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Re: Expected behavior?
- From: Juan Piernas Canovas <juan dot piernascanovas at pnl dot gov>
- To: libc-alpha at sourceware dot org
- Date: Tue, 30 Oct 2007 12:37:44 -0700
- Subject: Re: Expected behavior?
- References: <46D8C12C.firstname.lastname@example.org>
Taking up this email that I sent almost two months ago, I have found out
that there is a "bug" in my code. The bug is that I use "w+" to write to
the second file (which is the output file of my program). Since "w+"
(and "w") truncates the file, if several processes open the file at the
same time, a process can delete the information previously written by
another process. I tried several open modes without success, and I
probably left that option without noticing.
But, and here is the funny part, if I want the program to work properly,
the output file must exist and must be opened with "r+". This is
counterintuitive because I just want to write to the file, I do not want
to read it. As I have said, "w" and "w+" truncate the file and they are
not valid options for my program. But "a" and "a+" are not valid options
either. The problem is now that "fseek" does not work with these "fopen"
modes. How is it supposed that I must know that? I have not seen any
information about this problem either in the manual pages or info
entries of fseek and fopen. Moreover, fseek does not fail and returns 0.
I know that, with "a" and "a+", output is written at the end of the file
but, frankly, I assumed that this was the default behavior that you
could change with fseek. Obviously, I was wrong.
I think that a clarification about this issue in the documentation of
fseek would be appreciated.
Juan Piernas Canovas wrote:
Before submitting a bug, I would like to know if the following is an
expected behavior. I have written a small program (attached) which
basically multiplies a set of doubles stored in an input file by a
scalar, and saves the resulting doubles in an output file. As
arguments, the user has to specify an offset and a size. The offset is
the starting point in both the input and output files, and the size
says how many bytes to read from the input file, and write to the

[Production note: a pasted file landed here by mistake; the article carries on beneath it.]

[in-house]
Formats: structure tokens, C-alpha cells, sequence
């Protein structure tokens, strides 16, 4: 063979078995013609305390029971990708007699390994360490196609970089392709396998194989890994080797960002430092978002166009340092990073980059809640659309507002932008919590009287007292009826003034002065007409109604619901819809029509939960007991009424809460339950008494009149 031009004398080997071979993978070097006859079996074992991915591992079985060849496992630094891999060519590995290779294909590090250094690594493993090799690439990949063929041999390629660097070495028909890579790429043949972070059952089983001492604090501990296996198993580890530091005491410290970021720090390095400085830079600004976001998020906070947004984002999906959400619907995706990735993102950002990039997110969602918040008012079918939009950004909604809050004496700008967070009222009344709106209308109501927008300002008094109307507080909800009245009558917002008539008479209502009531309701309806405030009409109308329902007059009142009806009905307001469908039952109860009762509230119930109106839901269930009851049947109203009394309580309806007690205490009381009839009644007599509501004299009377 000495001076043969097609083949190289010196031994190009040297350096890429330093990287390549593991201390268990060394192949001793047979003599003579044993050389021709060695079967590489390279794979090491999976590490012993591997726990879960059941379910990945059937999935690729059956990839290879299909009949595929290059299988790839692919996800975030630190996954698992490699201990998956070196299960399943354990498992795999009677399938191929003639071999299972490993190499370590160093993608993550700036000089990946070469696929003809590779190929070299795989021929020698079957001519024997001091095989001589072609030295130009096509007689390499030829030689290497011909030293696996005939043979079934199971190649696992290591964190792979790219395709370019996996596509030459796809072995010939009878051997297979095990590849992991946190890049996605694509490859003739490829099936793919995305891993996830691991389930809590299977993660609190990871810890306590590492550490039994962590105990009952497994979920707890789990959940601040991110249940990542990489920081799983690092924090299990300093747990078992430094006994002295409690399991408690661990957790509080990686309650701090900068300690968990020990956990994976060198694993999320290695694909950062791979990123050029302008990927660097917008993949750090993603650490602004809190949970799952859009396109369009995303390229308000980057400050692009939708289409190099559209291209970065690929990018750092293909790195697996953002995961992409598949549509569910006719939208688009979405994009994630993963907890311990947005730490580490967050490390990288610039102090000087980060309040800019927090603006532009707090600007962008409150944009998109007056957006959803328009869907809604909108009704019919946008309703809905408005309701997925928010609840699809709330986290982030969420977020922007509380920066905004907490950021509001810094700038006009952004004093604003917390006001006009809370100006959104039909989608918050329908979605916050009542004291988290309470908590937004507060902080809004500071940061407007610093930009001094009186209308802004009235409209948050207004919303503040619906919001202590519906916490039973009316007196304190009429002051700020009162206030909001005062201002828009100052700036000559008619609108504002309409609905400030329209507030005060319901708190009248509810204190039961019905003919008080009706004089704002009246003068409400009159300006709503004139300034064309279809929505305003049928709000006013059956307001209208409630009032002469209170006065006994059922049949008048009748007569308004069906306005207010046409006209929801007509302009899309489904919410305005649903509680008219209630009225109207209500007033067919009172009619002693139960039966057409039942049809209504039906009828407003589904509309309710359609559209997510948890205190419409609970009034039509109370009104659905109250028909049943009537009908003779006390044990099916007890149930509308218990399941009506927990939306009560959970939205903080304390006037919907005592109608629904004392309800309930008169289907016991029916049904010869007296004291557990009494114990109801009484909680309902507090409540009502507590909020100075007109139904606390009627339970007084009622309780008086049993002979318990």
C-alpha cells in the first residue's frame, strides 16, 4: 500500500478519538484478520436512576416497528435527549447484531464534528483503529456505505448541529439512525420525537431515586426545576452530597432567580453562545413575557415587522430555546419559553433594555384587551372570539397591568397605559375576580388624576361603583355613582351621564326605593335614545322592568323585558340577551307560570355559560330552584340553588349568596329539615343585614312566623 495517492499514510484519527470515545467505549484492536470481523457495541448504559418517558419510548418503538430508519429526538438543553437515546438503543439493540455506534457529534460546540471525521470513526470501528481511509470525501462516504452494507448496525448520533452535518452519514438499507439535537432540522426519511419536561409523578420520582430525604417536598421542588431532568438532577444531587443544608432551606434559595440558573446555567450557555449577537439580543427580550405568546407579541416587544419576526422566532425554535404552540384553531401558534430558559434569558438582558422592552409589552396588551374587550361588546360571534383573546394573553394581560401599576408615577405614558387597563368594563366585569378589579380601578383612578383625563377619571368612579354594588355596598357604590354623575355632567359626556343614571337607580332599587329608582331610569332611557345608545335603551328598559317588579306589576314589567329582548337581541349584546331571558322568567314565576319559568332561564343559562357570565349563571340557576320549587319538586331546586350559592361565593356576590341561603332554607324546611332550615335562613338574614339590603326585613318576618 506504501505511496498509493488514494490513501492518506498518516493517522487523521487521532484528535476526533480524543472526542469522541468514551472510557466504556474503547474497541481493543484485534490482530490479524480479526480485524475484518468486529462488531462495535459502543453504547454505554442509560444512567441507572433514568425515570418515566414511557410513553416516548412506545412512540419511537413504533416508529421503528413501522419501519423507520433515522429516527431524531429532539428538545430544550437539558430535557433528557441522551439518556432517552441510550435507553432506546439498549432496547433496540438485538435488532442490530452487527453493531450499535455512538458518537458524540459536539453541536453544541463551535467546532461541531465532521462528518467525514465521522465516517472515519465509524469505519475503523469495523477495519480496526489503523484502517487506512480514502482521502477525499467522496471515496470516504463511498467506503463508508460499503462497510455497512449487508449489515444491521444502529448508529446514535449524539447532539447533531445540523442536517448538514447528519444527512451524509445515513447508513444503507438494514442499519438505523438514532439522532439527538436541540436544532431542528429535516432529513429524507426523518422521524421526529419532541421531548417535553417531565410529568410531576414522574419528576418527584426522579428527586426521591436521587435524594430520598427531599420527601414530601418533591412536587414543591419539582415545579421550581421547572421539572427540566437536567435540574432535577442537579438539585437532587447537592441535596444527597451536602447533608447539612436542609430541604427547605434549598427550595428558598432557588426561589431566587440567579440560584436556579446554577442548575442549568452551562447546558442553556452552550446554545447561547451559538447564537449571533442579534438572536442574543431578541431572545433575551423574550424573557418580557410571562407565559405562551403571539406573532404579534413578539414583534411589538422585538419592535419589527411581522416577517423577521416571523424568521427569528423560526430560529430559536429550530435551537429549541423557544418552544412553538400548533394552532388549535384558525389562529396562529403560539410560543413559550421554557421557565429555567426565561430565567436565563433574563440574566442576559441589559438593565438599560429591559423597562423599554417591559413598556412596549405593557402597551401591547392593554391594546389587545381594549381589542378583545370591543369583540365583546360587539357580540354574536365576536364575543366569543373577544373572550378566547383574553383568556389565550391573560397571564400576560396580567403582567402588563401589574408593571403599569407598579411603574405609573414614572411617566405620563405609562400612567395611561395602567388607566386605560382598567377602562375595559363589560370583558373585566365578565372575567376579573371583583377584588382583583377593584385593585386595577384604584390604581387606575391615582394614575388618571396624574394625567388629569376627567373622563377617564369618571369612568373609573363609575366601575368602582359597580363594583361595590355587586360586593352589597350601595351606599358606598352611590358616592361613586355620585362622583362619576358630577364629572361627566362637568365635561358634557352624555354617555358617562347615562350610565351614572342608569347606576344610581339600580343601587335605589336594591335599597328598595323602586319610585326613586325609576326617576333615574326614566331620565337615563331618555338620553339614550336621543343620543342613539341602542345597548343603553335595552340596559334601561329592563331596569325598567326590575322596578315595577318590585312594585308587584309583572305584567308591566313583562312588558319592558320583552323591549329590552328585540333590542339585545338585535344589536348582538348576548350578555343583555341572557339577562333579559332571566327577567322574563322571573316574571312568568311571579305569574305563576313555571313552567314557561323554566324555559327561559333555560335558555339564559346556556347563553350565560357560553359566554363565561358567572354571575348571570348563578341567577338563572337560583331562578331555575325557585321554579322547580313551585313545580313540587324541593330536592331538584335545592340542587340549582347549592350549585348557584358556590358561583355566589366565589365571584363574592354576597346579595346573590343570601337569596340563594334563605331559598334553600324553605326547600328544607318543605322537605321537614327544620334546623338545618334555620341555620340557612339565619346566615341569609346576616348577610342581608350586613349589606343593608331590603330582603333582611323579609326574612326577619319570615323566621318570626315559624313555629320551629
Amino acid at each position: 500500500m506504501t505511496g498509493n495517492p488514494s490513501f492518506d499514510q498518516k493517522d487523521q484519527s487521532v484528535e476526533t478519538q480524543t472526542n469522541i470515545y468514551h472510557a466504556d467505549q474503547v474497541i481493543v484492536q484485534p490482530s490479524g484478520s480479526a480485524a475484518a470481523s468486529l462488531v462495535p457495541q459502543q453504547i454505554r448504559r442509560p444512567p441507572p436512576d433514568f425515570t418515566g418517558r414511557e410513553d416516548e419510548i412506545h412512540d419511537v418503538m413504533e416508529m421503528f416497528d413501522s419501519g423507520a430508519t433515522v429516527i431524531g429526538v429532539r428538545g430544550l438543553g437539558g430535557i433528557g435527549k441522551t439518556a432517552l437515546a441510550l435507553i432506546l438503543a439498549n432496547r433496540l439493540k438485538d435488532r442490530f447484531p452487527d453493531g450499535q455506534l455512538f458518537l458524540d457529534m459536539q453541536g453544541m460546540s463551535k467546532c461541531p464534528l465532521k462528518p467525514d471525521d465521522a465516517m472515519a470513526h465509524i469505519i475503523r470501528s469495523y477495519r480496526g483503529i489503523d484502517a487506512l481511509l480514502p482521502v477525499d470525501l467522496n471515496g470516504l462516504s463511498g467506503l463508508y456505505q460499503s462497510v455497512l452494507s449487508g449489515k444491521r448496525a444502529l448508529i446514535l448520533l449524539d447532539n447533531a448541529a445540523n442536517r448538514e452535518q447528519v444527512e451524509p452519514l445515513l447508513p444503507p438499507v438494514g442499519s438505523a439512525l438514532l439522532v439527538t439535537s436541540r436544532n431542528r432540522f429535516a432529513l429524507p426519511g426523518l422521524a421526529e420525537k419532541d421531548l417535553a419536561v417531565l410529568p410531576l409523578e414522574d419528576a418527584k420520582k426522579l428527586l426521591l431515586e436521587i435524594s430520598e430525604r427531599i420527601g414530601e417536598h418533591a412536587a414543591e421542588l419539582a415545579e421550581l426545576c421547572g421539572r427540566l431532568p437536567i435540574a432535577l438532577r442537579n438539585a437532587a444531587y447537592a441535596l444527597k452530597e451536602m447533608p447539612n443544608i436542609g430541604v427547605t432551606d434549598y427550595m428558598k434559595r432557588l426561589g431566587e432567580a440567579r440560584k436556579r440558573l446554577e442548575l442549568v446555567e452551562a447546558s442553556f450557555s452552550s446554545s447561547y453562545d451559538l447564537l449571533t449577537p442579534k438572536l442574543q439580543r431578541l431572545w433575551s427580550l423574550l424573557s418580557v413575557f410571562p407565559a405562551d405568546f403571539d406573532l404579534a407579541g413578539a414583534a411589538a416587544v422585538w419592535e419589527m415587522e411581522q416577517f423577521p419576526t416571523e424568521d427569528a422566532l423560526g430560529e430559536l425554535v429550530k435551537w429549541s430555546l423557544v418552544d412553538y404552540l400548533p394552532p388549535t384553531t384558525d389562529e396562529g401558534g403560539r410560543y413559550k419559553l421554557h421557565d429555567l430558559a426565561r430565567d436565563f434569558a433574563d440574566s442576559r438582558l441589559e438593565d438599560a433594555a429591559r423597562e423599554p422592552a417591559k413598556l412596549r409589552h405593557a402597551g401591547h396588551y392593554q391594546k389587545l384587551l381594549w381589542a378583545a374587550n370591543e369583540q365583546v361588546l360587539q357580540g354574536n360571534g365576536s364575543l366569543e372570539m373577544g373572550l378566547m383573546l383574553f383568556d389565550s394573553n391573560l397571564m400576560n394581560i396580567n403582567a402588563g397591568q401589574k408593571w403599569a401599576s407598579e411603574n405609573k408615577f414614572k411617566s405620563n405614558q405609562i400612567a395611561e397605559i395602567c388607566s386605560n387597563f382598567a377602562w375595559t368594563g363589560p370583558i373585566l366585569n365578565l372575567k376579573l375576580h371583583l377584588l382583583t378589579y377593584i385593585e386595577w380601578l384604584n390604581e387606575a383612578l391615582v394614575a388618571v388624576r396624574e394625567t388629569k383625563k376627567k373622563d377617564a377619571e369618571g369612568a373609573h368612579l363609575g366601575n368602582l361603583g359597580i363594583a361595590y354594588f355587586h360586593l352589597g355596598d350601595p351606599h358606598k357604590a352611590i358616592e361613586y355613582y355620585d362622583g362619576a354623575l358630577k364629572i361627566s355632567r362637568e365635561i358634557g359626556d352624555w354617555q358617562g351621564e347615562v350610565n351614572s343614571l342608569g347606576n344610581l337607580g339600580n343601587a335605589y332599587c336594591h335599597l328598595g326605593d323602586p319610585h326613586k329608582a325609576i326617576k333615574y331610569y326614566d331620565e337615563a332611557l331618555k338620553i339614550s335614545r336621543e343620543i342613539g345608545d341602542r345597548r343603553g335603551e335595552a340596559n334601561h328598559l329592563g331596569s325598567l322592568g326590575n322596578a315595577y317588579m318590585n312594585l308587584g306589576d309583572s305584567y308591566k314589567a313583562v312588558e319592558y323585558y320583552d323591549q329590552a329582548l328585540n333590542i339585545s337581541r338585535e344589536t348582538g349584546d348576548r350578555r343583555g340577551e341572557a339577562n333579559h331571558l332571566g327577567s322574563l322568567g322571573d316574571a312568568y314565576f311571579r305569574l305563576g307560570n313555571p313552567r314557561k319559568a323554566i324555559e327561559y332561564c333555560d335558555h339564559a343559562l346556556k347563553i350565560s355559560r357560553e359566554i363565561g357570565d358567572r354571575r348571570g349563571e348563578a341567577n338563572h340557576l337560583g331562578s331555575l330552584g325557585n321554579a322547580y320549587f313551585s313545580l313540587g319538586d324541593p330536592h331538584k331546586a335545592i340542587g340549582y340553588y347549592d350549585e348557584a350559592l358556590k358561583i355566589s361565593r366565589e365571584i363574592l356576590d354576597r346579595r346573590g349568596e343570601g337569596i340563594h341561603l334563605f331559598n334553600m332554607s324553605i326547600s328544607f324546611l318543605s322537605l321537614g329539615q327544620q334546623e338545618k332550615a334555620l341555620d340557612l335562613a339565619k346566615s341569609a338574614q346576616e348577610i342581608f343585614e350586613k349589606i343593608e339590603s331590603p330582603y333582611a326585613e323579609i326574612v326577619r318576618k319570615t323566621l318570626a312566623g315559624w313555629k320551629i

output file. Obviously, if the output file is empty and the offset is
not equal 0, we will be creating a sparse file.
I have also attached a script which runs the program twice by creating
two processes at the same time. Both processes use the same input and
output files, and receive the same scalar and size values, but
different offsets. With the give parameters, the processes read and
write different "disjoint" portions of the input and output files.
Note that the output file will be a sparse one because the processes
leave "holes" in the file. The script also checks whether the content
of the output file is correct or not.
The problem that I'm having is that the output file is not created
correctly, and I am pretty sure that the problem is in the fwrite
function. The first doubles (in an indefinite amount) written by
sometimes the first process, sometimes the second, and sometimes both
processes, are always 0.0, what seems to mean that there is a hole
where there should not be. That occurs randomly.
Please, note that we are talking about independent processes which
must not share any information about the file (such as the file pointer).
Does anyone have any clue about what is happening?
BTW, I do not have any problem if I use the "low-level" open, read,
write and close functions. And I have got the problem in three
different Linux distributions (SLES 10.2-sp1, RHEL 4, Fedora Core 6)
with different glibc versions.
Thanks in advance,
PS. I can send the input file if needed, but it does not contains
anything special, just random numbers.